I don’t know if Scorsese will ever win another Oscar. “The Departed” was already a pity vote for all the times he missed in the past, and after that, it doesn’t seem like there’s any need to reward you ever again. But as for DiCaprio, I’m willing to call it right now that he will win Best Actor (until I’m proven completely wrong later).

    • I thought ‘The Departed’ was the best film of that year, so I have no problems with it. It was more about the acting than directing, I’ll give you that, but Marty was certainly overdue by that point. It certainly looks like DiCaprio’s early confidence in his acting means his competitors better watch out come Oscar season. I sense we’re in for a performance for the ages (that gets recognized as such this time *cough* Joaquin Phoenix *cough*)

      • Josh P.

        I also agree that “The Departed” was the best film of the year, and Scorsese should have won, but with a career that included “Taxi Driver”, “Raging Bull” and “GoodFellas”, this was obviously a makeup for all the times he missed in the past. Once they finally give you the pity vote, it’s hard to come back from it. Hell, look at Spielberg. They finally gave it to him for “Schindler’s List” and he has yet to win another Best Picture award (granted he did win another Best Director Oscar).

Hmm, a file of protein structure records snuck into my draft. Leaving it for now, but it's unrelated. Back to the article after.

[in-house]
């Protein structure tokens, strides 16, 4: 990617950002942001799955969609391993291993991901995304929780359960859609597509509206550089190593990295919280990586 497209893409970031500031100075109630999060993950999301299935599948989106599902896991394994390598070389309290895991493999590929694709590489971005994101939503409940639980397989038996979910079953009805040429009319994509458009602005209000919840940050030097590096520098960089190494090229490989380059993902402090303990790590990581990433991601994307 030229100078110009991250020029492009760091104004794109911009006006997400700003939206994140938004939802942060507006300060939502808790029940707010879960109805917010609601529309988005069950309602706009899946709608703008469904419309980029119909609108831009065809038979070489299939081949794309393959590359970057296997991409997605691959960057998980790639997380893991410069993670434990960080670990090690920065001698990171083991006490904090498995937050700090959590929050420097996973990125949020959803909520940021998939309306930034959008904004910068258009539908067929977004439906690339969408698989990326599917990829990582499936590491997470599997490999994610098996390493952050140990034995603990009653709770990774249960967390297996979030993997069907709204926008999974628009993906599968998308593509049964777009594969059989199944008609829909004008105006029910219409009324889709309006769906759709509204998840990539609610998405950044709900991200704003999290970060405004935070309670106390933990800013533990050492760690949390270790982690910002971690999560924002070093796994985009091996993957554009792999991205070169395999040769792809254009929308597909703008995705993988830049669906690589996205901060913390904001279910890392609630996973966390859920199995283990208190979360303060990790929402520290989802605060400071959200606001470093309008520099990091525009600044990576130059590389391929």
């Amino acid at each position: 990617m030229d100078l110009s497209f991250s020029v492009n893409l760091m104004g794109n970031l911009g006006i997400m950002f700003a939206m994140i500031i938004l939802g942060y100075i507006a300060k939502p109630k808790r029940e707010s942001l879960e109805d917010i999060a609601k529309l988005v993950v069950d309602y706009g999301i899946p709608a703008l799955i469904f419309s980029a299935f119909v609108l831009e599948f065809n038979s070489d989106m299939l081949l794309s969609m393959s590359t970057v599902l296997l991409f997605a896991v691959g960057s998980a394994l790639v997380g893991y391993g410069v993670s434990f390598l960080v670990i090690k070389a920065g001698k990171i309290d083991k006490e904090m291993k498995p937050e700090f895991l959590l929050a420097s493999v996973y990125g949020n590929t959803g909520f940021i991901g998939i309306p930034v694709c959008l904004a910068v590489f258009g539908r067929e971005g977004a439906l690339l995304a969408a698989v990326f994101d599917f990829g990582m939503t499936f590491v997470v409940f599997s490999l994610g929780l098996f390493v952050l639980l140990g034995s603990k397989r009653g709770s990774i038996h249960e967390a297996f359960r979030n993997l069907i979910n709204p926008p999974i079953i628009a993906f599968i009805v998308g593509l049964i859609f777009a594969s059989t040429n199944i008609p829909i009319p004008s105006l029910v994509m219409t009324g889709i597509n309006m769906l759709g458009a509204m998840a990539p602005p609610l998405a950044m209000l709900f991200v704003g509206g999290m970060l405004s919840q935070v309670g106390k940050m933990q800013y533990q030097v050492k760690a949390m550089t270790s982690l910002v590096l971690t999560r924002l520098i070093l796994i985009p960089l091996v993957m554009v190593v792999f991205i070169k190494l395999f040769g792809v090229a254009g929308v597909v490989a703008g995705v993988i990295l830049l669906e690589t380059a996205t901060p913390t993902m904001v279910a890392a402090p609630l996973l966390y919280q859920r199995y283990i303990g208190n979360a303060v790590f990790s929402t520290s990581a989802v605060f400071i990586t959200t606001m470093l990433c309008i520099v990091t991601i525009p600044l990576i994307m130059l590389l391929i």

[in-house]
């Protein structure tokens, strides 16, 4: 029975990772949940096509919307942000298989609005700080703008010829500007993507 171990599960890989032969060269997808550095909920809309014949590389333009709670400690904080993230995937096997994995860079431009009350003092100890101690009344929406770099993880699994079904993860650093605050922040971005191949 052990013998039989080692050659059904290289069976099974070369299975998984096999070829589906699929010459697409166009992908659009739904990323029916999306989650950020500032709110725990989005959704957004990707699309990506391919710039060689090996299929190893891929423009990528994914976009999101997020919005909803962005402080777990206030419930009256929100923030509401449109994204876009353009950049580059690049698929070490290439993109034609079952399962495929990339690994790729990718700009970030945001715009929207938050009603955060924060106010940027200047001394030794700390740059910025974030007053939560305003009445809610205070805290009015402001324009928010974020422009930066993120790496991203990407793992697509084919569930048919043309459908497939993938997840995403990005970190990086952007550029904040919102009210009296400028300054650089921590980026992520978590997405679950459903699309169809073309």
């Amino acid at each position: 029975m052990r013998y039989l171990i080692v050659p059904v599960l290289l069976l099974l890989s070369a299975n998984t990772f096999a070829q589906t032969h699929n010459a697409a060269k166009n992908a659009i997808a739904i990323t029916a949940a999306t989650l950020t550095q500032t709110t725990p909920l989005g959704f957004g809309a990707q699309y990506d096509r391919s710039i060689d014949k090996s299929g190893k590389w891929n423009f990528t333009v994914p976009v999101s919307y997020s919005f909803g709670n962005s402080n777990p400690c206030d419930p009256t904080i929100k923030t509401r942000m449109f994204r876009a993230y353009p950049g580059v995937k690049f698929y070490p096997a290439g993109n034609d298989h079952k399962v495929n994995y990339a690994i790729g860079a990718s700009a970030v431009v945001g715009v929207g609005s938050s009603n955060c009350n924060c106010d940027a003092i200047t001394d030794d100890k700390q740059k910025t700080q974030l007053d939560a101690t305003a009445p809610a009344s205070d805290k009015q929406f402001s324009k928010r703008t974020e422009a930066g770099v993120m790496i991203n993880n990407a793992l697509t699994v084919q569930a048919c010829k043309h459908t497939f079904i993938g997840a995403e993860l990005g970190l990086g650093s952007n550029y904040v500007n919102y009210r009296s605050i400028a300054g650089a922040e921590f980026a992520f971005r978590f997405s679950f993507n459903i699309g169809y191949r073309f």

• Steve

    As long as DiCaprio doesn’t have an accent in the movie he could actually be a contender for it this time.

    • As soon as the announcement was made that DiCaprio was nominated for Blood Diamond instead of The Departed, I was livid. I’m sure DiCaprio himself was confused as well.

    • Hamm


      I’m sick of hearing all this crap about DiCaprio’s accent. It’s bullshit. DiCaprio’s accents are far better than any other actors. Ask anyone from the Region in question and they will tell you that DiCaprio does an authentic accent. I look at reviews from South Africa and they are constantly praising his accent. (i know the character he played in Blood Diamond came from Rhodesia) and I myself an Irish so i know that his Boston accent was spot on (It was actually better than Mat Damon’s even though he grew up in Boston) The people who criticism his accent are people who don’t know what the accent sounds like.

  • JamDenTel

    I’m a little more hesitant about this one, at least until I see a trailer. This has plenty going for it, yes, but there a few things which temper my enthusiasm:

    – I thought HUGO was overpraised (still a very good film, but no masterpiece).
    – I don’t like the title. A minor point, but not a negligible one.